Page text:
but referring to "Loopback" name is better, because You may have more than one physical soundcard and "Loopback" may be 1,2 or even bigger.

Offline jazzbiker

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Edit2 to Reply #18:
Code: [Select]
arecord -D hw:Loopback,1 -f cd -s 1100 2>/dev/null | dd skip=12 bs=4 count=1K status=none | cmp -s zeroes.bin
works fine.

Offline GNUser

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but referring to "Loopback" name is better, because You may have more than one physical soundcard and "Loopback" may be 1,2 or even bigger.
Thanks, jazzbiker. I'll just use the .asoundrc without modification, then.

Code: [Select]
arecord -D hw:Loopback,1 -f cd -s 1100 2>/dev/null | dd skip=12 bs=4 count=1K status=none | cmp -s zeroes.bin
works fine.
Wow, that's beautiful. Hats off to you. I wondered about the question in the thread's subject line for for a long time before finally starting this thread. Thank you very much for helping me finally solve the mystery :)

Offline jazzbiker

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Hi, GNUser!

Right question is half an answer itself. At this moment I don't need to capture my audio, but if such need will appear, I will exactly know what to do :) Thanks to curaga for pushing into right direction and this guy https://bbs.archlinux.org/viewtopic.php?pid=1153194#p1153194 for config template.

Best regards!

PS: arecord has quiet option, so probably
Code: [Select]
arecord -q -D hw:Loopback,1 -f cd -s 1100 | dd skip=12 bs=4 count=1K status=none | cmp -s zeroes.bin
will avoid producing bytes in order to waste them
« Last Edit: April 03, 2021, 12:46:47 AM by jazzbiker »

Online Rich

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Hi GNUser
You can also use  arecord  as a command line VU meter:
Code: [Select]
echo -ne '\033[?25l' # Turns off cursor so it's not flickering.
arecord -D hw:Loopback,1 -V stereo -c 2 -f cd -q /dev/null

To make the cursor visible again:
Code: [Select]
echo -ne '\033[?25h'or:
Code: [Select]
echo -ne '\e[?25h'

Offline jazzbiker

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Hi, Rich!
Nice functionality, thanks for the tip! And its CPU time consumption is very close to zero.

Offline GNUser

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Hi, jazzbiker. Byte counts and wav headers are tripping me up, so I dumbed it down for my own use.

I noticed that the wav header changes depending on source, but it is always exactly 44 bytes long.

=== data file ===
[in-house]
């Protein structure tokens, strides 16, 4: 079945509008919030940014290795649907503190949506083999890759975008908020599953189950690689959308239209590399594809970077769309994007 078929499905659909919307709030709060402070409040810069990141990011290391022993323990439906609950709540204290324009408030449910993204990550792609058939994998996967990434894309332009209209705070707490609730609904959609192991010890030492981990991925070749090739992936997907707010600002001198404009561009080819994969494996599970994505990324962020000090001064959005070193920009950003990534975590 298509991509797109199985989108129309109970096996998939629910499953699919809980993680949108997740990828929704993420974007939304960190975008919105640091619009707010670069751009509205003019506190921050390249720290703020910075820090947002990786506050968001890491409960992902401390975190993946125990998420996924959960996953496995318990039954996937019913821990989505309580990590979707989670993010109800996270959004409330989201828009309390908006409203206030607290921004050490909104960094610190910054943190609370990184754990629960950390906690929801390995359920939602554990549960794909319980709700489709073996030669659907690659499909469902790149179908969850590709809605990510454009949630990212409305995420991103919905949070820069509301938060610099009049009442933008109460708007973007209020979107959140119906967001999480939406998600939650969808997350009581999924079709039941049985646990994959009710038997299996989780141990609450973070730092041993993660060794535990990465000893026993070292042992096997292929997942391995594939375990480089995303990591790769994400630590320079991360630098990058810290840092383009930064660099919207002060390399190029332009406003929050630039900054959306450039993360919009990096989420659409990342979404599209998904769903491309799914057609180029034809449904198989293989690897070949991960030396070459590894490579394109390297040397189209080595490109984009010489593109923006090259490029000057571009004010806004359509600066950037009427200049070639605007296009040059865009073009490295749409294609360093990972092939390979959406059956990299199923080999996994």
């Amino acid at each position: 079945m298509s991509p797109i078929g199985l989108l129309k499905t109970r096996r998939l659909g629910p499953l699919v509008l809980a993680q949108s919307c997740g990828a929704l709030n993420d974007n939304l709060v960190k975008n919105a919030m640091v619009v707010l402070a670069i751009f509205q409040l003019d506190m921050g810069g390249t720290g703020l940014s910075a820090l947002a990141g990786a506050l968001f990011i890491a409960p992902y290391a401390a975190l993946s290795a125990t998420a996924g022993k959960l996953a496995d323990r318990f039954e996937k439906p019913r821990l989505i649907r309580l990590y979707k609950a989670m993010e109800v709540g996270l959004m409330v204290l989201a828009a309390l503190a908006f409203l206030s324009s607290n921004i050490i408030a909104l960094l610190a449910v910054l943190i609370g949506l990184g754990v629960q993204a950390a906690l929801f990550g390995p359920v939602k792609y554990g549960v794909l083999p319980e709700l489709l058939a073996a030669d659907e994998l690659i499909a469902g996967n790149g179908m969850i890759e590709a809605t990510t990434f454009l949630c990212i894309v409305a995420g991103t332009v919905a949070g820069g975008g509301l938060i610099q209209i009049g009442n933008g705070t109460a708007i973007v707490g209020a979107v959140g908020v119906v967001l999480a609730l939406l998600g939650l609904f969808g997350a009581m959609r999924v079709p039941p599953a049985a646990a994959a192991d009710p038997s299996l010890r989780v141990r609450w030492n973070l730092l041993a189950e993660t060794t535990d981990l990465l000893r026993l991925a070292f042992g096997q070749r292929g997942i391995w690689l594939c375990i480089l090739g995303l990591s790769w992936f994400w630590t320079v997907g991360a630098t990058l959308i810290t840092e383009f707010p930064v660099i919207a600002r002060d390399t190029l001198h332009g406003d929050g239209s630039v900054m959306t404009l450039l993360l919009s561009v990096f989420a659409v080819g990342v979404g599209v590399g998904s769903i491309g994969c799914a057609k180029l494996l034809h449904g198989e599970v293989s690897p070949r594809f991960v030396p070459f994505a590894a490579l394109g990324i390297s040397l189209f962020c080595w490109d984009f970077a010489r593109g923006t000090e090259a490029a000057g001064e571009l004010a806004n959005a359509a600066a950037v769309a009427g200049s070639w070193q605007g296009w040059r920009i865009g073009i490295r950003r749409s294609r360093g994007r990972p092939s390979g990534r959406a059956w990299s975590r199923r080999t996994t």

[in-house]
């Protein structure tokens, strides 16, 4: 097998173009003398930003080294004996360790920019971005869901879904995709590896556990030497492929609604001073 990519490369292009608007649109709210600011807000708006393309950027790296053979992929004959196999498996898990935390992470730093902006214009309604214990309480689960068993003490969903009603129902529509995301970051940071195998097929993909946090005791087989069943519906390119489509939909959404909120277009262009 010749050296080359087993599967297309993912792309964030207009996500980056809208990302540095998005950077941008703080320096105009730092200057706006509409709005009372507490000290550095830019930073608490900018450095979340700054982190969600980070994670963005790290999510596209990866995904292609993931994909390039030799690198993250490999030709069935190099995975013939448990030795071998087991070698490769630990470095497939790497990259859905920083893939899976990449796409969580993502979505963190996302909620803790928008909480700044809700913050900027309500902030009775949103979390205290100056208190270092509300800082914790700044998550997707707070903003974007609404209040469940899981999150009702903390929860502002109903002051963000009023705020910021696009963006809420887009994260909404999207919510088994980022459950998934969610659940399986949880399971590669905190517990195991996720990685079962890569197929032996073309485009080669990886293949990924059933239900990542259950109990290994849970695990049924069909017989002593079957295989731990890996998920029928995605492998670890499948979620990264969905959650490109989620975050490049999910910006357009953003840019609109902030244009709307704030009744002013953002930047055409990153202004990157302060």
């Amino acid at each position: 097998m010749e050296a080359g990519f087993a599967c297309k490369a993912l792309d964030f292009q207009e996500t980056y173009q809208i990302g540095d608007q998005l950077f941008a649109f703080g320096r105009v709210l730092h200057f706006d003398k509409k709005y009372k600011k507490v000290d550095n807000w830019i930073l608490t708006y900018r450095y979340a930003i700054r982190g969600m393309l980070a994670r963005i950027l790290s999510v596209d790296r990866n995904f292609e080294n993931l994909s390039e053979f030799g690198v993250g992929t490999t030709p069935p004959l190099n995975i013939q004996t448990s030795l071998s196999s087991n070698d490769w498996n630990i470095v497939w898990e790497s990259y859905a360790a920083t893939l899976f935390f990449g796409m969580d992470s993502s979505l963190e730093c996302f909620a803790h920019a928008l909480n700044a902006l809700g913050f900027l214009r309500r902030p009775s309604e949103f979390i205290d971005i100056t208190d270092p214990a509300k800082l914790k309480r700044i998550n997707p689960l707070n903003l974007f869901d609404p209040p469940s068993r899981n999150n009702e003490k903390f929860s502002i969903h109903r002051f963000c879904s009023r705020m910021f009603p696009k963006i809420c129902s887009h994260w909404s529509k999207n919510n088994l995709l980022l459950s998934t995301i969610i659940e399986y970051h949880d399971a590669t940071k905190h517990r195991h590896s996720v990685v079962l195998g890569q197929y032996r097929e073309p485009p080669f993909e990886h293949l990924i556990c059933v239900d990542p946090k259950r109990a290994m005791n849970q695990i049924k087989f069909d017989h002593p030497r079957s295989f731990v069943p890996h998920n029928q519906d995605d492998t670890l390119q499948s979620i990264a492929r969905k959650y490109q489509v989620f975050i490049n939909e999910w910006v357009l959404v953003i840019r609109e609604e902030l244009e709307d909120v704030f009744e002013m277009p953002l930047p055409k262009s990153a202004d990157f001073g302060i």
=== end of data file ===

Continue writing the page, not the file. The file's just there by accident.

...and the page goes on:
So dummy approach is to first record known silence and strip the wav header:
Code: [Select]
arecord -q -D hw:Loopback,1 -f cd -s 1000 | dd skip=44 bs=1 2>/dev/null > $HOME/known-silence.wav
Now we have a reference file that we know represents silence.

After that, we can compare periodic samples of same size (likewise with stripped wav header), to our reference file:
[attached because of broken posting]

Offline jazzbiker

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Hi, GNUser!
The "skip" parameter of dd tells about number of blocks to skip, not bytes,, maybe this looks unexpected.

Online Rich

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Hi GNUser
Does this attachment work?

Online Rich

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Hi jazzbiker
The "skip" parameter of dd tells about number of blocks to skip, not bytes,, maybe this looks unexpected.
Yes, but doesn't this set the block size to 1 byte:
Code: [Select]
bs=1

Offline GNUser

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Hi, jazzbiker. I'm good with dd's "skip" and "bs"--that wasn't the trouble. The issue was that sometimes cmp would give unexpected results ($? == 0 when there's sound, $? != 0 when there's silence).

I tried to troubleshoot but was not able to pinpoint the trouble. Using "count=1K" for zeroes.bin but "-s 1100" for the audio samples was particularly confusing to me.

Thanks for introducing me to  cmp  by the way. Hadn't used that one before. I love the Unix philosophy of having such tiny tools to do one specific job really well :)

Thanks, Rich. The approach in reply #25 is working reliably and I can understand it, so I'm perfectly happy with it.